J. E. Crichton
E[dward] T. Parsons
The City of SeattleWashintonDEPARTMENT OF HEALTHAND SANITTIONAugust 26th, 1912.E.T. Parsons,Sierra Club,402 Mills Bldg.,San Francisco.Dear Sir:In answering your communications, received August 24th, I beg to state that your understanding of the matter regarding the Chicago - Milwaukee Railroad etc., is not exactly correct.We were opposed to the franchise being granted through a portion of our watershed. Our watershed, however, at the point of crossing by the railroad is narrow so that their camps were easily located outside of the shed. They were not to exceed a half mile from our watershed but yet entirely within the adjoining river basin.The typhoid rate did not increase at all and the figures which you give, 50 and 55, were unfortunately charged against this city by several eastern publications when they figured our total number of cases as being the number of deaths which had occurred in Seattle. This was done with no desire to injure this city but by mistake. Since that time, however, by careful control of typhoid we have been able to reduce the number of deaths more than ever so that last year the total number of deaths occurring in the entire city was 24, including about 40% shipped in from outside towns.We are allowing no habitation or industrial camp to exist in our watershed of any kind or character excepting those doing municipal work in the shed and one or two camps which, under06321
-2-E.T. Parsons.the condemnation award were allowed to finish logging certain lands. We have moved industrial camps and several hundred people entirely out of the watershed and today it is almost free from human life other than above. This district embraces 87,000 acres of land, nearly all owned and controlled by the City of Seattle.The Milwaukee Railroad was required to build as far hack from the river as possible and. to build a dike between the railroad track and the river so that by no possibility could anything from the rain reach the river without passing through soil and in all human probabilities being exposed to direct sunshine between the dike and the track. The bridges across the main river are specially constructed and are absolutely water tight. Anything from the bridges is carried across by gutters (water tight) down Into sinks at either end of the bridges.I am sending you a copy of our ordinance covering our Cedar River watershed. We have, however, a very strict State enactment which gives us complete control. We have two sanitary police men at all times in this district and in summer season we have three or four. The Milwaukee pays about half of the expense of this patrol.Respectfully,J. E. CrichtonCOMMISSIONER OF HEALTH.JEC/B06321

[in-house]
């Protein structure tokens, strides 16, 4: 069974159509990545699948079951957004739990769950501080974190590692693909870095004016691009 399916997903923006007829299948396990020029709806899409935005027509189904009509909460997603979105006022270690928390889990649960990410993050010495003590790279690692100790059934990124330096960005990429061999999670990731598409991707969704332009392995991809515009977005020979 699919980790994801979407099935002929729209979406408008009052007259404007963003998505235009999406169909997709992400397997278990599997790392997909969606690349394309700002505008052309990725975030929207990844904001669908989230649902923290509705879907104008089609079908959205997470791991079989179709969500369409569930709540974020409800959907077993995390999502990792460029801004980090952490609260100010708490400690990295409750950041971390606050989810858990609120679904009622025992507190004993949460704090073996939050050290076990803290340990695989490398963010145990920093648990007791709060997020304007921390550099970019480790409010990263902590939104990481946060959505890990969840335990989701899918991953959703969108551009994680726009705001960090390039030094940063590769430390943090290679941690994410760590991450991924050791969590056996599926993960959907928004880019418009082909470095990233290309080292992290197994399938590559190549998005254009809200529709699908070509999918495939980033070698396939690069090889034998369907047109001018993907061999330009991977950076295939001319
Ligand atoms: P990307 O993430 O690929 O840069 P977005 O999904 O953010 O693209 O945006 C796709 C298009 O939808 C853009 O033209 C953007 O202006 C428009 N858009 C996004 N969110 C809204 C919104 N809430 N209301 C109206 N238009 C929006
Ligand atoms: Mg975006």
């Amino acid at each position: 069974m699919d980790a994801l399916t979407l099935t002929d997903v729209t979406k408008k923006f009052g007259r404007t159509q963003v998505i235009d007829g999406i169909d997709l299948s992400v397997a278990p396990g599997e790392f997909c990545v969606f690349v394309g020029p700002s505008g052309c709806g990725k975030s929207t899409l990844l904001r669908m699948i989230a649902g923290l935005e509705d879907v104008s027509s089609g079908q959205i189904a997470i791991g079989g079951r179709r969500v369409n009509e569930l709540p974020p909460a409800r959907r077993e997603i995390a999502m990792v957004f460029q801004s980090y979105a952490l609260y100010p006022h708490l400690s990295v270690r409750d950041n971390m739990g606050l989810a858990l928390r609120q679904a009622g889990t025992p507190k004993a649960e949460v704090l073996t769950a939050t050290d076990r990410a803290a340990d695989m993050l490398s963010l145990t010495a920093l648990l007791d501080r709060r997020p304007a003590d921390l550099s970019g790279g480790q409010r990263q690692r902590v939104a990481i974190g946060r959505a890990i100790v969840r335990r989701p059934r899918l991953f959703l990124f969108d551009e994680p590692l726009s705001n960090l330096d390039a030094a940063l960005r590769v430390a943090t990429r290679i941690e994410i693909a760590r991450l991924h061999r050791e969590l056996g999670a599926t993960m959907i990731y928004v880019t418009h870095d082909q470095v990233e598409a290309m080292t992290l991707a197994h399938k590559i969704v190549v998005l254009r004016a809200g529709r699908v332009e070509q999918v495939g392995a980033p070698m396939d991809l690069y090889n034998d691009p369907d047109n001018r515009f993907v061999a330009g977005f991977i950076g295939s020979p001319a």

ORDINANCE NO. 27534.AN ORDINANCE amending Section 1 of Ordinance No. 19061, entitled "An ordinance providing for the protection of the water supply of the City of Seattle, from pollution, and providing penalties for violations of the provisions of this ordinance", approved August 25th, 1908, for the propose of providing additional safeguards and protection to the water supply.EE IT ORDAINED BY THE CITY OF SEATTLE AS FOLLOWS:Section 1. That Section 1 of Ordinance No. 19061, approved Aug. 25th, 1908, he and the same is hereby amended to read as follows:Section 1. For the purpose of protecting the water supply of the City of Seattle from pollution, it is hereby declared unlawful for any person or person to camp, picnic, loiter, trespass, fish or otherwise he within the Cedar River Watershed from which the city obtains its water supply, unless they are there performing municipal work, or have been authorized to go upon said grounds or waters legally, or by permission of the Commissioner of Health or for any person or persons, whether or not they are performing municipal work, or have been authorized to go upon said grounds or waters legally or by permission of the Commissioner of Health, as above provided, to deposit within said Cedar River Watershed any human excrement or other substance whatsoever deleterious to health, or to commit any act whatsoever tending to pollute the waters in said watershed.06321